You have been chosen as a finalist for 'Law student of the year', what does that mean to you? Does it carry a responsibility to continue your legacy?
Going into university, I wanted to ensure I got involved in the vibrant student community at UNSW. My goal was to graduate with a law degree, as a well-rounded individual, with a vast array of experiences, friends from different walks of life and more importantly contribute to the improvement of student life at UNSW.
For me, being listed as the Finalist symbolised that I had achieved this goal. This honour allowed me to take a moment to reflect upon my university experience and be thankful that I had the privilege to contribute to the UNSW student community. I was pleased to be able to celebrate the award function evening with my mother, who has been my role model throughout my life, emphasising that it’s not about where you go, but how you get there.
How do you know if you've 'made it?'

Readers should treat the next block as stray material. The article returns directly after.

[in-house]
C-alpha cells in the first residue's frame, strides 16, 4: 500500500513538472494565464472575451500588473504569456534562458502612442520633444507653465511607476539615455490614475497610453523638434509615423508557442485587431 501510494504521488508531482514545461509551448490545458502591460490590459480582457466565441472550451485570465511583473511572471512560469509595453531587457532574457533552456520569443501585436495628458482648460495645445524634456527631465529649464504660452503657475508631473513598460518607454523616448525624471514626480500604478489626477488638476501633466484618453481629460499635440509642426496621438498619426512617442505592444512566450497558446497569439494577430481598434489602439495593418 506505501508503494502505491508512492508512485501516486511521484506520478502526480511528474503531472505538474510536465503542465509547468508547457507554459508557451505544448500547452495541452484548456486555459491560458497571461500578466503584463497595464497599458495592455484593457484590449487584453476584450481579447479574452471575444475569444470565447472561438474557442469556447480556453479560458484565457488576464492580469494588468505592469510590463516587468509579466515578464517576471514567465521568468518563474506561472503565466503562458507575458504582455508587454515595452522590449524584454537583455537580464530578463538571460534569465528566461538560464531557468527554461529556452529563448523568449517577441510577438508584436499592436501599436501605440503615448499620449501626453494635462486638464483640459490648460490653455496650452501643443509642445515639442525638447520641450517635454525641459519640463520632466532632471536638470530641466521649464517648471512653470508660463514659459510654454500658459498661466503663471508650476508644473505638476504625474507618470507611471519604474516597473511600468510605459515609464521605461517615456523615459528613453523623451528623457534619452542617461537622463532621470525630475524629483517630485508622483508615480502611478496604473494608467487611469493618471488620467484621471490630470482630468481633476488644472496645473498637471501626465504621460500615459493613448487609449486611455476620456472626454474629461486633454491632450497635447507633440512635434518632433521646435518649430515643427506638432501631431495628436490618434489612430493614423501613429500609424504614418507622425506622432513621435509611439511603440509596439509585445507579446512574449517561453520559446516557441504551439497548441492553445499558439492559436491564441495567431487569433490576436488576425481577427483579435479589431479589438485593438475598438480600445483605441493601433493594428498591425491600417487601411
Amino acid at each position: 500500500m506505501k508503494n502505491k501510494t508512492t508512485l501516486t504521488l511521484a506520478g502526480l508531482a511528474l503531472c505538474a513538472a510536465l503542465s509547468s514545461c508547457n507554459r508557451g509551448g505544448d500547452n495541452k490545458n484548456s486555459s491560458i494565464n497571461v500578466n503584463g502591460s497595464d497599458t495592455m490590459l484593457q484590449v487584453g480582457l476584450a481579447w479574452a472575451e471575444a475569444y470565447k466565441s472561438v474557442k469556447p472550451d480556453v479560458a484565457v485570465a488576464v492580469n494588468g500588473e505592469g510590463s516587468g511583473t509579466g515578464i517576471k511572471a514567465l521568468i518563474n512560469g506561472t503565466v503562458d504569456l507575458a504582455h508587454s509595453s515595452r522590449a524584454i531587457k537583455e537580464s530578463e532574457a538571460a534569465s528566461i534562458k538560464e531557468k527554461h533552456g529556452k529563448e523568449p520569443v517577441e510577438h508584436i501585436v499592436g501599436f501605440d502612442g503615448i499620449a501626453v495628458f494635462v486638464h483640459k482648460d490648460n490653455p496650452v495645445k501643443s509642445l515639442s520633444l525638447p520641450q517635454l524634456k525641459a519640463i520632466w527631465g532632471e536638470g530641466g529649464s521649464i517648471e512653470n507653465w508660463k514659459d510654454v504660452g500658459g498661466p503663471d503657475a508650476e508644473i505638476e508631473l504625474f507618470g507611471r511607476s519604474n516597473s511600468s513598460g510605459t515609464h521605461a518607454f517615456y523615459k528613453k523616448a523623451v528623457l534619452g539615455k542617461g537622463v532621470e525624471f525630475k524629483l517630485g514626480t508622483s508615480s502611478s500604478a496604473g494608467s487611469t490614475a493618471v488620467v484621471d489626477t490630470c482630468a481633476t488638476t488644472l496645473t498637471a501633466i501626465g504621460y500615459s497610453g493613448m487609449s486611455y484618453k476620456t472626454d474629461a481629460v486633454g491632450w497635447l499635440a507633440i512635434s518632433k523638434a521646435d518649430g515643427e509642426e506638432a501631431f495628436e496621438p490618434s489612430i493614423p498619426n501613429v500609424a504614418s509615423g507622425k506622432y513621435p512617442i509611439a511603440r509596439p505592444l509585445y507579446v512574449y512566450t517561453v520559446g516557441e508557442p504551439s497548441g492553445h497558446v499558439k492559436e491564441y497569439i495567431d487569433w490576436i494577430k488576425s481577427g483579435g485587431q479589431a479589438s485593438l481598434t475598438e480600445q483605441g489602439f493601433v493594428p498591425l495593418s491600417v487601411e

I firmly believe that there is no definitive set of characteristics used to identify someone who has ‘made it’. The world would be a very dull place if we had one! ‘Making it’, to me means that I am content and confident with where I am in life, have learnt from past mistakes and look at the future with a positive mindset to be the best I can.
It is also about understanding your definition of success and how you measure it.
What's next for you?
I will commence MinterEllison’s Graduate Program while completing my Practical Legal Training (PLT). I hope to be involved in the firm’s pro bono programs and promote the culture of ‘giving back’ to the community. Alongside this, I intend to continue mentoring students at UNSW Law to aid their growth.
In addition to this, I will continue to work with and expand a newly formed organisation, Diverse Women in Law (DWL). This year, I assisted in coordinating its inaugural mentoring program aimed at connecting diverse female-identifying students in later years of their law degree with mentors within the legal community.
In the future, I hope to promote collegiality within the industry by creating a community of diverse women, resulting in higher representation industry wide and promote equal opportunity for students from all walks of life. Further, I envision to work with organisations such as DWL to partner with Law Schools to promote a career in law at low socio-economic high schools, by creating monetary and/or non-monetary scholarships.